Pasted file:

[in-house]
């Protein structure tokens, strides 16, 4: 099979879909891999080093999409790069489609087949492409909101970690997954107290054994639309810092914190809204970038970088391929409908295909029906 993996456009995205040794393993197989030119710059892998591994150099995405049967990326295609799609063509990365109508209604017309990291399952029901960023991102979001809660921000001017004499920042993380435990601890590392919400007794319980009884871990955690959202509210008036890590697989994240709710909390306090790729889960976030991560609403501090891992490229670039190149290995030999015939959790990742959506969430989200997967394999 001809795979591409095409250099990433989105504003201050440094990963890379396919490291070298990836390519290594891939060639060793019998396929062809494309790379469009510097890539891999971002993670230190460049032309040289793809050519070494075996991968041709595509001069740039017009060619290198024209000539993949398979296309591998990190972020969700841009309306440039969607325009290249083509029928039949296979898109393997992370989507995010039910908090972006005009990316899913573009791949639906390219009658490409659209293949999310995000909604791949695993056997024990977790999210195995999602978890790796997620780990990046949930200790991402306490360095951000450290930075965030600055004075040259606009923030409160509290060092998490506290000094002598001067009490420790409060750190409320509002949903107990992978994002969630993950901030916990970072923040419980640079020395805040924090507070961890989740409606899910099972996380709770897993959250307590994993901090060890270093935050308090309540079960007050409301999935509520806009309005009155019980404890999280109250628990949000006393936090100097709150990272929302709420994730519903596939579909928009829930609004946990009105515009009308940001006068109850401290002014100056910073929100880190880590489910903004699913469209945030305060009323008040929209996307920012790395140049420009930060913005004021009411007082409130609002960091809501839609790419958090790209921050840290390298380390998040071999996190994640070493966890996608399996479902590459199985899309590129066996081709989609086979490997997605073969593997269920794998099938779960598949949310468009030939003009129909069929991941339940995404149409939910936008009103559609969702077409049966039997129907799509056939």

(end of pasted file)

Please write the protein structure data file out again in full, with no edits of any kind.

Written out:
[in-house]
């Protein structure tokens, strides 16, 4: 099979879909891999080093999409790069489609087949492409909101970690997954107290054994639309810092914190809204970038970088391929409908295909029906 993996456009995205040794393993197989030119710059892998591994150099995405049967990326295609799609063509990365109508209604017309990291399952029901960023991102979001809660921000001017004499920042993380435990601890590392919400007794319980009884871990955690959202509210008036890590697989994240709710909390306090790729889960976030991560609403501090891992490229670039190149290995030999015939959790990742959506969430989200997967394999 001809795979591409095409250099990433989105504003201050440094990963890379396919490291070298990836390519290594891939060639060793019998396929062809494309790379469009510097890539891999971002993670230190460049032309040289793809050519070494075996991968041709595509001069740039017009060619290198024209000539993949398979296309591998990190972020969700841009309306440039969607325009290249083509029928039949296979898109393997992370989507995010039910908090972006005009990316899913573009791949639906390219009658490409659209293949999310995000909604791949695993056997024990977790999210195995999602978890790796997620780990990046949930200790991402306490360095951000450290930075965030600055004075040259606009923030409160509290060092998490506290000094002598001067009490420790409060750190409320509002949903107990992978994002969630993950901030916990970072923040419980640079020395805040924090507070961890989740409606899910099972996380709770897993959250307590994993901090060890270093935050308090309540079960007050409301999935509520806009309005009155019980404890999280109250628990949000006393936090100097709150990272929302709420994730519903596939579909928009829930609004946990009105515009009308940001006068109850401290002014100056910073929100880190880590489910903004699913469209945030305060009323008040929209996307920012790395140049420009930060913005004021009411007082409130609002960091809501839609790419958090790209921050840290390298380390998040071999996190994640070493966890996608399996479902590459199985899309590129066996081709989609086979490997997605073969593997269920794998099938779960598949949310468009030939003009129909069929991941339940995404149409939910936008009103559609969702077409049966039997129907799509056939």